What is mental health? Is it the absence of mental illness? Is it being positive and happy most of the time? Is it never feeling a sense of dread about anything? Is it looking forward to each responsibility? The answer to each of these questions is, “No, not really.”  Like pretty much most things, mental health lives on a spectrum. Here is a list that most mental-health professionals agreed encapsulates how mental health looks and feels:

  • The recognition of one’s potential capabilities
  • A sense of control and self-direction
  • Skillful management of the stresses of life through resilience and healthy resources
  • Positive gender identity
  • Sense of humor
  • Positive cultural identity
  • Regular exercise and consumption of nutrient-rich foods
  • Emotional awareness, coping, problem-solving
  • The ability to balance a productive workflow with rest and play
  • The ability to make meaningful contributions to one’s communities
  • Connection with one’s sense of purpose
  • Connection with one’s self-worth
  • The ability to connect in a meaningful way with others
  • The ability to speak and behave from a place of competence
  • Self-care
  • Holding realistic beliefs
  • Holding healthy boundaries
  • The ability to learn
  • the ability to cope with change and uncertainty
  • The ability to ask for and be receptive to help and support

*Our potential for mental health has biological and inherited components, but the most profound component is environmental. You might imagine how poverty, racism, homophobia, transphobia, misogyny/sexism, classism, ableism, lack of education, abuse, violence, trauma, chronic high stress impacts our mental health, especially as it occurs intergenerationally.

What is mental health awareness and what does it look like?

  1. Being curious about someone’s behavior or response to something rather than reactive or judgmental.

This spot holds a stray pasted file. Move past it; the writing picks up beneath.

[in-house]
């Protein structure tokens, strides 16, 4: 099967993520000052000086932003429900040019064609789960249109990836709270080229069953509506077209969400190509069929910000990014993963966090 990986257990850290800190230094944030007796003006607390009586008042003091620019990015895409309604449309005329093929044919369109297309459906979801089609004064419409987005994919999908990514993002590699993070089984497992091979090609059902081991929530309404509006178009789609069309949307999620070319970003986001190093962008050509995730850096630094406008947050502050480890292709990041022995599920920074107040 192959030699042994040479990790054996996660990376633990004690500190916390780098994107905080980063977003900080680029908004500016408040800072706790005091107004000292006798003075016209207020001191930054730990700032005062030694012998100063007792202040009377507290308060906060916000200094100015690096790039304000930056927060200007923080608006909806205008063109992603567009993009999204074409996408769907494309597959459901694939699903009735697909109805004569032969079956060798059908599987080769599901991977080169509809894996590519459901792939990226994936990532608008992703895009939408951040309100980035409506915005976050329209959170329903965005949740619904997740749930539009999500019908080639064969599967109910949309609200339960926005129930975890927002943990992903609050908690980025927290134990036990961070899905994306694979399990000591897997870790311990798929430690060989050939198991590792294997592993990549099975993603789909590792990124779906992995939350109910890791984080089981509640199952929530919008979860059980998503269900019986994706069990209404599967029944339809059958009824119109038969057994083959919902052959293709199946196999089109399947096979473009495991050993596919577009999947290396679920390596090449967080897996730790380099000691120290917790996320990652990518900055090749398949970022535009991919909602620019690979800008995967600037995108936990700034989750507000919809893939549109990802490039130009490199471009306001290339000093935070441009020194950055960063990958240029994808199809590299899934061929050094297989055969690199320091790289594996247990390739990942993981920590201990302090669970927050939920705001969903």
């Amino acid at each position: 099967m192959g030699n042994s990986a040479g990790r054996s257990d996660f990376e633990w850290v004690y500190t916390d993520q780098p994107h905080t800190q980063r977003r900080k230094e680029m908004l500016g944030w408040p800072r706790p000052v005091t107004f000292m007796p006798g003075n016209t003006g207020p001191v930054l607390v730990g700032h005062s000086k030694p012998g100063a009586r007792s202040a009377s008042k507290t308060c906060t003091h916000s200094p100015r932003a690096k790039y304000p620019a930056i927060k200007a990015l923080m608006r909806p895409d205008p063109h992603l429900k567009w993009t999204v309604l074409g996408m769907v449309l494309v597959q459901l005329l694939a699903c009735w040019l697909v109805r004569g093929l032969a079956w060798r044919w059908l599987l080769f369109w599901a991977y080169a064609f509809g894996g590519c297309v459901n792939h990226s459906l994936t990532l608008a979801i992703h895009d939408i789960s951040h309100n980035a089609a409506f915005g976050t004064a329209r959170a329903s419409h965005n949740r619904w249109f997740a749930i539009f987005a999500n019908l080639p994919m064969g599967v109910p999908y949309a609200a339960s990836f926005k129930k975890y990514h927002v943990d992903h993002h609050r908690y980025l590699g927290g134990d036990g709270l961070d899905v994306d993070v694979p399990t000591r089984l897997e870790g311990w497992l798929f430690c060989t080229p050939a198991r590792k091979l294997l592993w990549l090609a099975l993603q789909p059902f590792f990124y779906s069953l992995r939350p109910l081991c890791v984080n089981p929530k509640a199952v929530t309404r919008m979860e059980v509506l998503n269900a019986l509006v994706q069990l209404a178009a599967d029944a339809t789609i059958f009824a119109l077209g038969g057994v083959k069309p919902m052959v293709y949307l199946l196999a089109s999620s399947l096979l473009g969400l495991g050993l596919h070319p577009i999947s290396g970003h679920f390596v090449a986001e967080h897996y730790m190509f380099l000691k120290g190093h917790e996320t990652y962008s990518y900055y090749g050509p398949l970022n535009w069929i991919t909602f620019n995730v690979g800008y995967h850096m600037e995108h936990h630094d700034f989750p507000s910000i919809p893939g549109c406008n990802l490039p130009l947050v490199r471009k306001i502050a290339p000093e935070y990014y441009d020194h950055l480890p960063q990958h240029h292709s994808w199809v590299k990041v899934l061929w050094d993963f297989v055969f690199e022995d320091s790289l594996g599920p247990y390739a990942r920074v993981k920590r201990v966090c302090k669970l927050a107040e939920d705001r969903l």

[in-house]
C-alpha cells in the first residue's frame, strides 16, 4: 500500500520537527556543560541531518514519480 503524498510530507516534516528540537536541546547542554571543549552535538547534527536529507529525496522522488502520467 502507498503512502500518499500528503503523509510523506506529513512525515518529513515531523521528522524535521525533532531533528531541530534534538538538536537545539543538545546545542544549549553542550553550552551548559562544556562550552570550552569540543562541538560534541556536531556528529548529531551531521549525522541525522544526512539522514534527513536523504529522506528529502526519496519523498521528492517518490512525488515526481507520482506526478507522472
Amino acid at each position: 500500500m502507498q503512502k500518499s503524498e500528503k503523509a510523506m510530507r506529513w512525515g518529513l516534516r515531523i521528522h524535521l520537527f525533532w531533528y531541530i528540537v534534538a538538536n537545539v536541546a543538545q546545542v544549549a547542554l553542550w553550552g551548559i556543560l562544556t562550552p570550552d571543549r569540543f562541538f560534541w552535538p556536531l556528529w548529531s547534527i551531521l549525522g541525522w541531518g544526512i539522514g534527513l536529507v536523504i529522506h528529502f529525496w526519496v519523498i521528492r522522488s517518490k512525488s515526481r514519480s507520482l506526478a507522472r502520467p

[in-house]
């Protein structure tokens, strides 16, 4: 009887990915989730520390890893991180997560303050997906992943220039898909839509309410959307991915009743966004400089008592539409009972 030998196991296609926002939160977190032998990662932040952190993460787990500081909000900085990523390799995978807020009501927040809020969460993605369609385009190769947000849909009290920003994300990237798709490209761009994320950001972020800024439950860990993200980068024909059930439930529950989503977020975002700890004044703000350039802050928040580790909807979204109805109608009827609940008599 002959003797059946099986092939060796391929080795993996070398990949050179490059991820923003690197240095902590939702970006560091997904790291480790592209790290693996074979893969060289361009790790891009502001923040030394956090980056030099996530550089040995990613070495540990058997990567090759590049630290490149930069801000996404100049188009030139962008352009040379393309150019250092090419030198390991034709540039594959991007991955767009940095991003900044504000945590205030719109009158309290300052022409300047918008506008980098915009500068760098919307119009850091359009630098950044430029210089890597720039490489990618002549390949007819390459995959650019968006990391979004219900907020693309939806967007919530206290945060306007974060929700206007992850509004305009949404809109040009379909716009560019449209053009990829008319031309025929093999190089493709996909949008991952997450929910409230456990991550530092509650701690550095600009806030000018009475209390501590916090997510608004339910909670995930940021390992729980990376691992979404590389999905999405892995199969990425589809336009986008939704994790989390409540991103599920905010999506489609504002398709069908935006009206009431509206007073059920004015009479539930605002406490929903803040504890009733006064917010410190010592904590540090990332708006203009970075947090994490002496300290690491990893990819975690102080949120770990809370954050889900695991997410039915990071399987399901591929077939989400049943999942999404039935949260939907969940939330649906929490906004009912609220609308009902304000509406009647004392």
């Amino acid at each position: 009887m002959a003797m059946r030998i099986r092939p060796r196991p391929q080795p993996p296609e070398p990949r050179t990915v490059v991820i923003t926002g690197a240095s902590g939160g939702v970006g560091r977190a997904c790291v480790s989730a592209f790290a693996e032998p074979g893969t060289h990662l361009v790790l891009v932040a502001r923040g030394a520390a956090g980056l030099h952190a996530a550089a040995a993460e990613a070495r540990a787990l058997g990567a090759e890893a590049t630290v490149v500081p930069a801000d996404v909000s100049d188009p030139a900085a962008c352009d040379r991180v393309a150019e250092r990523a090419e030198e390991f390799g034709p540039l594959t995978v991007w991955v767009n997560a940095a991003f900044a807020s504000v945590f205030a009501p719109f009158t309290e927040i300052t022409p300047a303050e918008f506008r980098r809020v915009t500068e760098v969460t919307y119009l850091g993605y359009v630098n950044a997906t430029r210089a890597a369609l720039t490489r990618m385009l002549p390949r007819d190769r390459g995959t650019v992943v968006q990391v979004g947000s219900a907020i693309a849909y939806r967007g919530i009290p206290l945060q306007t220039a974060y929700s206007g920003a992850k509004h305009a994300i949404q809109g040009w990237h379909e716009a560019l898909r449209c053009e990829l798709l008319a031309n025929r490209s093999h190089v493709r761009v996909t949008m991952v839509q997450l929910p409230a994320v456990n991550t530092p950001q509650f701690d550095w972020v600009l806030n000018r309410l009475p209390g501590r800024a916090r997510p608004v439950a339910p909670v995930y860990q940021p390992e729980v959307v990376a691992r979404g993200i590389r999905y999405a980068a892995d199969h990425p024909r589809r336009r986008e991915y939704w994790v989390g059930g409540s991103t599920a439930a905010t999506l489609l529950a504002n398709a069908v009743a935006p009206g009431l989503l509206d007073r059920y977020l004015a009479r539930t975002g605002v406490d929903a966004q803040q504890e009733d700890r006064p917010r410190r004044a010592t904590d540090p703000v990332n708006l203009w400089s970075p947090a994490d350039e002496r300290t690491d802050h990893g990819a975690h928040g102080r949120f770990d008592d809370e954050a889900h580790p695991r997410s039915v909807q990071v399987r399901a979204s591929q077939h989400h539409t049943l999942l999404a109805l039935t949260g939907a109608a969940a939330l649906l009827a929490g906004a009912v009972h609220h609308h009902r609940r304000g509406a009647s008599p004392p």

2. Understanding and acknowledging our own privilege and using it to amplify others’ (more marginalized) voices.
  3. Treating one another with dignity and respect not just because it’s the decent thing to do, but because Plato was right- “…everyone you meet is fighting a hard battle.”
  4. Tapping into your humanity and demonstrating support. Often asking “What can I/we do to support you?” is a helpful opening.
  5. Understanding that people are complex with variation in capabilities, skills, blindspots, shortcomings, and imperfections. Someone can be an effective leader, creative, organized, and depressed or bipolar or suffer from addiction.
  6. Understanding the role that our Fight, Flight, or Freeze mechanism plays in our lives
  7. Understanding our innate Tend and Befriend as an internal resource
  8. Optimal Mental Health helps our professional and personal communities operate at their highest potential.
  9. A dip in Mental Health is an indication that some adjustment is needed either with the person, the environment, or both; these changes can be temporary, semi-permanent, or permanent.
  10. Educating ourselves about mental health parity and our state laws surrounding parity requirements.
  11. Understanding that willpower is not enough to manage sypmtoms of mental illness.

Use this information in good health, mental and otherwise.


Love and Be Loved,